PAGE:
C. Jagannadhacharyulu, J.C.
1. This is a petition in revision filed by the Government of Manipur against the Order of Shri Y. Ibotombi Singh, Magistrate First Class, Manipur dated 25.8.1967 in refusing to obtain the finger impressions and specimen signatures of the accused in F.I.R. Case No. 195(8)67 M.I.P. Section under Section 409, I.P.C.
2. The circumstances leading to the filing of this revision petition are as follows:
On 18.7.1967 one Khumukwam Toyaima Singh, a village Pradhan, collected 15 quintals of rice and 15 quintals of atta from the Civil Supply Office for distribution to the villagers. But, the Pradhan, along with others, is alleged to have misappropriated the food grains by maintaining a register with fictitious names of some villagers, who did not receive any quantity of food grains. A case being F.I.R. Case No. 195 (8) 67 M.I.P.C. Under Section 409, I.P.C. was registered.
3. The Investigating Officer seized a register containing thumb impressions and signatures. He arrested all the accused persons. He moved the Magistrate - Shri H. Jugeswar Singh on 17.8.1967 and also on 13.8.1967 by filing petitions to make the accused put their thumb impressions and signatures for comparison by a handwriting, expert and finger print expert. The Magistrate forwarded the accused to Shri Y. Ibotombi Singh. But, as the accused refused* to put their thumb impressions and sign. before the Magistrate, the latter sent back, the accused without making them give their thumb impressions and specimen handwritings.
4. Hence the revision petition.
5. Neither the respondents nor their counsel appeared when the case was called. The learned Government Advocate addressed his arguments.
6. It is now clear by the decision of the Supreme Court in State of Bombay v. Kathi Kalu Oghad : 1961CriLJ856 that giving thumb impressions or specimen hand writing does not fall within the expression 'to be a witness' under Article 20(3) of the Constitution of India. So, an accused can be compelled to put his thumb impressions or sign before a Magistrate, so that they can be compared with other thumb impressions or signatures on record.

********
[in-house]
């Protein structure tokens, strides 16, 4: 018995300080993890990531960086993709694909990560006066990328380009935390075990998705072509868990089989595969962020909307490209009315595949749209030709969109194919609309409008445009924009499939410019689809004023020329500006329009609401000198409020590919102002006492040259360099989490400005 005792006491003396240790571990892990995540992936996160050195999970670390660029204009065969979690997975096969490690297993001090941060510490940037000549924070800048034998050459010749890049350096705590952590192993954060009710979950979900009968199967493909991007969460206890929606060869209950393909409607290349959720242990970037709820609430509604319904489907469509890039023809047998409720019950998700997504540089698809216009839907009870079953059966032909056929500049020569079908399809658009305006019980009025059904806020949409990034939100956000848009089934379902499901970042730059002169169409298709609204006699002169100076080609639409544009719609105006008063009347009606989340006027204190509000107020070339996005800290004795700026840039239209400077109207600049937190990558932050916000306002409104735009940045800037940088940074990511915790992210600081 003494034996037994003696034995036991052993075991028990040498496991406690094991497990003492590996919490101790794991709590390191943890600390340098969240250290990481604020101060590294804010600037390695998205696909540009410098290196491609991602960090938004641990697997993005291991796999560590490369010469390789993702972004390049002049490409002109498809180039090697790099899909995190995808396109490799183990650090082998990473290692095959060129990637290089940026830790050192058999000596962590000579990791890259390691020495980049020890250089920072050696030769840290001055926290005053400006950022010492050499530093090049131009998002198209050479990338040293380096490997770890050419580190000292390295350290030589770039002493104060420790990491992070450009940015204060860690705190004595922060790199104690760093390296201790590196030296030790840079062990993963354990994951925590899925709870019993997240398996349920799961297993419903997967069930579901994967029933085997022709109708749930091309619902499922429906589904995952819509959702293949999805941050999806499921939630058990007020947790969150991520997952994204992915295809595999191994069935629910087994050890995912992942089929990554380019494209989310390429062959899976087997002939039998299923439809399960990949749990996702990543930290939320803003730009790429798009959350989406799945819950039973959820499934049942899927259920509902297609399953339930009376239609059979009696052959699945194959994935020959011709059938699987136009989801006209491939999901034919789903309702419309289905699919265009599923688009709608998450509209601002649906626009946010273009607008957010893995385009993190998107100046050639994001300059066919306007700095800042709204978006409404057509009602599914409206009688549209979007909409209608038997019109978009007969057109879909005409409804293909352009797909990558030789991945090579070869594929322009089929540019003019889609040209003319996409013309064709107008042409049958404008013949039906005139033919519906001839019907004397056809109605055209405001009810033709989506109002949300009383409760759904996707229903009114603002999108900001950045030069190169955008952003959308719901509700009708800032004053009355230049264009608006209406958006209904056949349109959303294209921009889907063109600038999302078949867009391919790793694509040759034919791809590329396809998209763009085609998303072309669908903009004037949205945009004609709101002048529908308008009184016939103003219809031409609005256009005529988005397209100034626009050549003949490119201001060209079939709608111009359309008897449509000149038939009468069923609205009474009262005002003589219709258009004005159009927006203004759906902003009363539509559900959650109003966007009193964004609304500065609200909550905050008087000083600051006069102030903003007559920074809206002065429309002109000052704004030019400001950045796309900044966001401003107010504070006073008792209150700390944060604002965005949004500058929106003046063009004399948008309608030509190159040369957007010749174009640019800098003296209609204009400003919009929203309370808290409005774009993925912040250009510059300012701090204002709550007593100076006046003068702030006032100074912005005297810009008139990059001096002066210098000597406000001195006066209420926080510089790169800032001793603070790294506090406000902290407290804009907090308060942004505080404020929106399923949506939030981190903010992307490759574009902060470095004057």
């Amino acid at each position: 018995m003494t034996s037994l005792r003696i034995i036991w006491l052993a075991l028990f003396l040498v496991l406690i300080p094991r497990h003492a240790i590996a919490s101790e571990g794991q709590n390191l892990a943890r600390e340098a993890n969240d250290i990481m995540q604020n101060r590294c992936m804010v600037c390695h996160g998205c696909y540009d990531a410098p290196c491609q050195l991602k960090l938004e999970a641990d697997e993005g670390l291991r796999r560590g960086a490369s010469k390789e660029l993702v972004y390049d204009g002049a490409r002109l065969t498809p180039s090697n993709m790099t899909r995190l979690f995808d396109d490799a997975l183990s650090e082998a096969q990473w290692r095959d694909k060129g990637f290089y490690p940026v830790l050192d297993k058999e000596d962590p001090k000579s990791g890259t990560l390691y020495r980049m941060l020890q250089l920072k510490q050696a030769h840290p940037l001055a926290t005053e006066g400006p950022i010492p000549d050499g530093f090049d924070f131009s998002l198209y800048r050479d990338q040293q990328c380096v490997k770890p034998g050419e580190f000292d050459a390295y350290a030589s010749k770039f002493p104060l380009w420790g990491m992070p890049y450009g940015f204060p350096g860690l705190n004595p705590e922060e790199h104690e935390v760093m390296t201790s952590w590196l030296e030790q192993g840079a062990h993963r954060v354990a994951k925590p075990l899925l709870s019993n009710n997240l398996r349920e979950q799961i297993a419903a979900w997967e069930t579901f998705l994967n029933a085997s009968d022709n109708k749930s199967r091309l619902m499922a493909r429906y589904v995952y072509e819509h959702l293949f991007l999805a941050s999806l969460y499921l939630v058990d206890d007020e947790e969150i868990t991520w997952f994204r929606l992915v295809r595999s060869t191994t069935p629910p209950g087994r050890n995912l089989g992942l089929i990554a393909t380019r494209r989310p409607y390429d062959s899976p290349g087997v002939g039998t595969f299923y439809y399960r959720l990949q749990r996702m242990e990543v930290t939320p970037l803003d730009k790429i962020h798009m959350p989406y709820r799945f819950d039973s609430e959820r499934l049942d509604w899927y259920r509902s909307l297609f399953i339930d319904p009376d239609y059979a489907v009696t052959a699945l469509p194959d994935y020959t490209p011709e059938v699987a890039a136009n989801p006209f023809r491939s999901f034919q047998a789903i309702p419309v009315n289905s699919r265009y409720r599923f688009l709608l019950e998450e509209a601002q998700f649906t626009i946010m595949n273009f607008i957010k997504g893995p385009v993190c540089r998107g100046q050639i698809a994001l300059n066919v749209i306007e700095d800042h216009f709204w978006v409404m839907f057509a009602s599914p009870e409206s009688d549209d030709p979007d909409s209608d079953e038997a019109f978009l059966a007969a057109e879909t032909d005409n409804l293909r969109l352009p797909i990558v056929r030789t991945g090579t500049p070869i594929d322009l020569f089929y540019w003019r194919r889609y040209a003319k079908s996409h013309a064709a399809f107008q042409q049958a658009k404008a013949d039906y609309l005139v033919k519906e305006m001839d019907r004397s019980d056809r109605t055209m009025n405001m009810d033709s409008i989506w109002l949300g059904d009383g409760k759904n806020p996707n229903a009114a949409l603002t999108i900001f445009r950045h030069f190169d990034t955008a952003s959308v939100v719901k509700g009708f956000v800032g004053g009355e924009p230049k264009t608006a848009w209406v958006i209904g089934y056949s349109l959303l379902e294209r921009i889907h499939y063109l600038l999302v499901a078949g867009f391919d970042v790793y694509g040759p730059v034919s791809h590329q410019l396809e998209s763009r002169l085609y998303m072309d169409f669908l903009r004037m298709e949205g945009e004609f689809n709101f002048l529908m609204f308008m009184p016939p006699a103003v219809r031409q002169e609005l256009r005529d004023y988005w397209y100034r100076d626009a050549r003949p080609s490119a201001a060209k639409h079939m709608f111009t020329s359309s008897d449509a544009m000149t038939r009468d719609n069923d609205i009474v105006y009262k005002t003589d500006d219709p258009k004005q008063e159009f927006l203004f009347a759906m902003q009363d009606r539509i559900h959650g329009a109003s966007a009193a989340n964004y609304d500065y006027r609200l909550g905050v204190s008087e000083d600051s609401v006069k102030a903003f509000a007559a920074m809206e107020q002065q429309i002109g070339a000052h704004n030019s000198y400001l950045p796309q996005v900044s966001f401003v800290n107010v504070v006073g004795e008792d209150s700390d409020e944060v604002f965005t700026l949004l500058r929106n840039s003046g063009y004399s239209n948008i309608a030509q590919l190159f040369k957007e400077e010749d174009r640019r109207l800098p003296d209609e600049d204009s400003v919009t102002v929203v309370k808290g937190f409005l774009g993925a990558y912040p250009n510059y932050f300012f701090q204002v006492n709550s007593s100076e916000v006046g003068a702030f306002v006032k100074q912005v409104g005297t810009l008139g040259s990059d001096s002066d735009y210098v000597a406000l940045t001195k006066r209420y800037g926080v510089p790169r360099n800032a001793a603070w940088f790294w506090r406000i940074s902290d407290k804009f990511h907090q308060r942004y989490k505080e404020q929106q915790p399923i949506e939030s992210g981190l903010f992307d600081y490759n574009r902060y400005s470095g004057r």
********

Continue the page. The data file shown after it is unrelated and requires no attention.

7. Also, under Section 4 of Identification of Prisoners Act, 1920, any person who has been arrested in connection with an offence punishable with rigorous imprisonment for a term of one year or upwards should, if so required by the Police Officer, allow his 'measurement' to be taken in the prescribed manner. Section 5 of the same Act empowers a Magistrate to order a person to be measured or photographed. Under Section 2(a) of the Act 'measurement' includes finger impressions. So, under Section 6 of the Act, if he refuses or resists to allow his measurements or photographs to be taken, it shall be lawful to use all the means necessary to secure the taking thereof. Resistance is an offence punishable Under Section 186, I.P.C. But, the word 'measurement' does not include 'handwriting'. So, though the accused can be compelled to put his thumb marks, he cannot be compelled to sign. But he is liable to be prosecuted Under Section 186, I.P.C. In any case the Magistrate has got the power to make an accused put his thumb mark or sign. As such, the Magistrate Shri Ibotombi Singh went wrong in sending away the accused. He should have taken steps according to law to obtain thumb impressions or signatures of the respondents.
8. In the result, the order of the Magistrate is set aside and the revision petition is allowed. The Magistrate is directed to obtain the thumb impressions and signatures of the accused respondents. If they refuse to give their thumb impressions or to sign, the Magistrate should take steps according to-law to obtain the same.